Part of a post put up by Phil Essam from Jesper Olsen.
A good read and very interesting for Ultramarathoners and over distance trainers....
Jesper is now in Samon Arm on his way to Calgary.
Yesterday; during one of my 3 preparation-days in Vancouver planning the logistics of the Canadian part of world run, I participated in a 10km "fun run"; the Vancouver Sun Run. The result was 43:50min (www.sunrun.com).
The slowest pre-worldrun time I remember having on a 10km is 42-something when I started running competetions; as 12 years old. So the time I was capable to do after 20 000km of this present run was both the slowest I have ever done and a little more than 12 minutes slower than my personal best of 31:29.
- Than pretty much spells out what a run around the world does to you as an athlete ! ;-)
You become much slower than you would imagine; but eventually you also gain much more physical endurence than at least I myself had expected. I felt that side of the world run when I - to my surprise - won the 19. Colac 6 Day Race in Australia after approximately 14 000km of running at 50km a day since London. The reslut was a bit modest, 754km for the 6 days (http://sixdayrace.org.au/colac), but I was able to do it feeling comfortable all the way and enjoying myself !
- And continuing with my run the day after the race without much trouble ! I had NOT expected that :-)
Mostly this is ofcourse due to adaptation. The body adapts to the slow 6 min/km that I do i average, during a 6-7hour average running day, w. 5 hours of effective running and 1- 2 hours of stops, food, navigation, documentation pictures & gps-transmission; and afterwards setting up tent or finding a motel, finding food etc. etc.
In the first 2-3 months/3000-4000km the body struggled with the adaptation. It was the period where I experiensed the most 'near-injuries' and had my, luckily !!, only severe leg injury: a pulled/strained muscle in the upper left leg, wich was quite uncomfortable to run with for a few days.
But from there on there has been astonishing little trouble with the legs themselves. Many of the classical running & ultrarunning injuries like shinsplints, achilles injuries, knee injuries etc. hasnt been big problems. And often due to the fact that there is pleanty of opputunities to slow down, change shoes, diet, pace, streatching patterns etc. etc. when I feel that an injury might be approaching. Usually there is a small indication the 5-8 days before it begins/would begin to be a "real" injury; the trick is to know how to listen for it !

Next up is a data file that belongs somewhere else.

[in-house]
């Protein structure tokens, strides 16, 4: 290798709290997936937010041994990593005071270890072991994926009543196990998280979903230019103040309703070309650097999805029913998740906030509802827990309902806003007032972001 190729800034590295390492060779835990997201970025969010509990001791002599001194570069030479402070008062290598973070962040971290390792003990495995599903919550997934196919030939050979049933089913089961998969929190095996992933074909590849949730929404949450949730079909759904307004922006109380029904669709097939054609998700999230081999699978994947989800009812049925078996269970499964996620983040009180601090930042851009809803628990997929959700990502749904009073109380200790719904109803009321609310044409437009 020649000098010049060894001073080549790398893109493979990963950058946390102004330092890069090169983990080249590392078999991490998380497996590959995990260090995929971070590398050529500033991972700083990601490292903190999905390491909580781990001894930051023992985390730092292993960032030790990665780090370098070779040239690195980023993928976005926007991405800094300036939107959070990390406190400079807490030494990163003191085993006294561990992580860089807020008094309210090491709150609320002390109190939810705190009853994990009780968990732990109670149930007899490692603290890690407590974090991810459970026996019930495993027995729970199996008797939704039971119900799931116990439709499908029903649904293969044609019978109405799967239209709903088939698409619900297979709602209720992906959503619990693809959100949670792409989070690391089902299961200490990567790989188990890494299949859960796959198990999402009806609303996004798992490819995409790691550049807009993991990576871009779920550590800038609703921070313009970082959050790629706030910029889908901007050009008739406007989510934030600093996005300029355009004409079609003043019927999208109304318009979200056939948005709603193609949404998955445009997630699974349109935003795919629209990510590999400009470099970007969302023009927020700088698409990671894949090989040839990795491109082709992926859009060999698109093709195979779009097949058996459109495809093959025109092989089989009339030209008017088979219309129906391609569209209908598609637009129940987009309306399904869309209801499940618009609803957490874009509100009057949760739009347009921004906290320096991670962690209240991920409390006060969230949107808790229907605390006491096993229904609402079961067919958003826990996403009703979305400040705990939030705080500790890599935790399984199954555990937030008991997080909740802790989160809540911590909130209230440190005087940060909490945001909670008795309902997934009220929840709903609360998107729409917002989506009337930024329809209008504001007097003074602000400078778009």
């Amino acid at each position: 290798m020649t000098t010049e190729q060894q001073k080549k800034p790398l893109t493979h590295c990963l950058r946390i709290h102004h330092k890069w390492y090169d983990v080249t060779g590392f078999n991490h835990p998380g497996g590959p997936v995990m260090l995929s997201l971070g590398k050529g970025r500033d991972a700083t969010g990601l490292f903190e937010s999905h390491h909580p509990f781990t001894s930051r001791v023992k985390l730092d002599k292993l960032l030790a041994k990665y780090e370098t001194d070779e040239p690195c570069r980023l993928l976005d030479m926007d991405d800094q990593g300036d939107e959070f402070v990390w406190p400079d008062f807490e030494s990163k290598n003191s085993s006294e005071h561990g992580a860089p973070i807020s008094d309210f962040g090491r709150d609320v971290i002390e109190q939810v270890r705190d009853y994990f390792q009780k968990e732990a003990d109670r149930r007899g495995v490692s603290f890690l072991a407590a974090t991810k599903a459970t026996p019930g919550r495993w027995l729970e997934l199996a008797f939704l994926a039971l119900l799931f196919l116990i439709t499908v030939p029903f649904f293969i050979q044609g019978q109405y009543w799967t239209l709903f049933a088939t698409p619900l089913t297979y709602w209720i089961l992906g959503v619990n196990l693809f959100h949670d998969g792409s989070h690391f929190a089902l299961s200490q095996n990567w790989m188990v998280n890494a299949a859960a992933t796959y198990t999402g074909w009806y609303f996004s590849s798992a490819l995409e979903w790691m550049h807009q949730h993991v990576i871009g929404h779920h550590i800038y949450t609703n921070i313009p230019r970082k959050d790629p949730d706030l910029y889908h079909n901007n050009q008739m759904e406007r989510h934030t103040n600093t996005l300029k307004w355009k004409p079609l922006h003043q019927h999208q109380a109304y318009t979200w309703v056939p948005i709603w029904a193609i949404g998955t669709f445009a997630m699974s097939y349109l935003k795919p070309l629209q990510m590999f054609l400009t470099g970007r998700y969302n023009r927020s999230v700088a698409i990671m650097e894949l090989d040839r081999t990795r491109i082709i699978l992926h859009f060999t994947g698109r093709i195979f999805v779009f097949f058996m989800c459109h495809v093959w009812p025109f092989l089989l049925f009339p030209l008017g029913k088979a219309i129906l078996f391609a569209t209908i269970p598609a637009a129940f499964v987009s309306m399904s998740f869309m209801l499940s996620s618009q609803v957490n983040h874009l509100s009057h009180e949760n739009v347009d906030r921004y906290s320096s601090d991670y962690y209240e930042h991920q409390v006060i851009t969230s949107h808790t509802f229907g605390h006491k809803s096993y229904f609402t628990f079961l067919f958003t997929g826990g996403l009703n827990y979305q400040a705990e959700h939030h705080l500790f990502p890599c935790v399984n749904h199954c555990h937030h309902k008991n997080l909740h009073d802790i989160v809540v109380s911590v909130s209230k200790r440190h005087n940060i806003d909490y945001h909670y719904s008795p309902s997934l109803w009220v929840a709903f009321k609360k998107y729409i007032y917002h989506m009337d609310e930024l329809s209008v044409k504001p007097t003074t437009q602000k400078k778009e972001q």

Still; there is ofcourse more than pure running injuries ! My biggest problems so far has been 2 - 3 cases of severe stomack problems, causing 2 rest-days in total: one in Krasnojarsk in Siberia and one along the costal highway 101 in Oregon, USA. Besides this, the main thing, much to my surprise, has been hand injuries; wounds that wont heal for months or even half years has been a noticeable discomfort. Both probably due to a higher pressure on the immune-system in general.
Another interesting observation has been the pulse/hart-rate change. Before this run I would with 200 to 250km training pr. week have about 120 beat pr. minut (bpm.) when doing a pace like 6 min./km. The first 2 months of the run it was the same or a bit elevated to 125 bpm. But after about 4 months or around 7000km it began declining graduately. After about 8 months it reached a steady level of 65 - 85 bpm. at 6 min./km. (!)
- Wich is low consideration that the rest pulse rate moved from 31-36 before I began the run, to about 45 to 60 in the first 2months, and graduately to 38-42 on the "good days", 50 -55 on the "hard days" and around 50 in average at morning or before sleep.
My guess would be that the body when dooing 5-8 hours running a day has accepted that as the natural level of activity and got very effective at this task its been given. Wich also fit well with that I have duing that time come to eat considerably less than usual - again a sign that the body has become more effective. Some of my helpfull support-crews lately has been commenting that I was actually eating unrealisticly little ;-) Though I have found that I gain too much if I eat the amounds I usually would; even when I was training 20-50 % less km than I run now; :-)
for the whole story check out :-http://worldultranews.blogspot.com/2005/04/20000km-report.html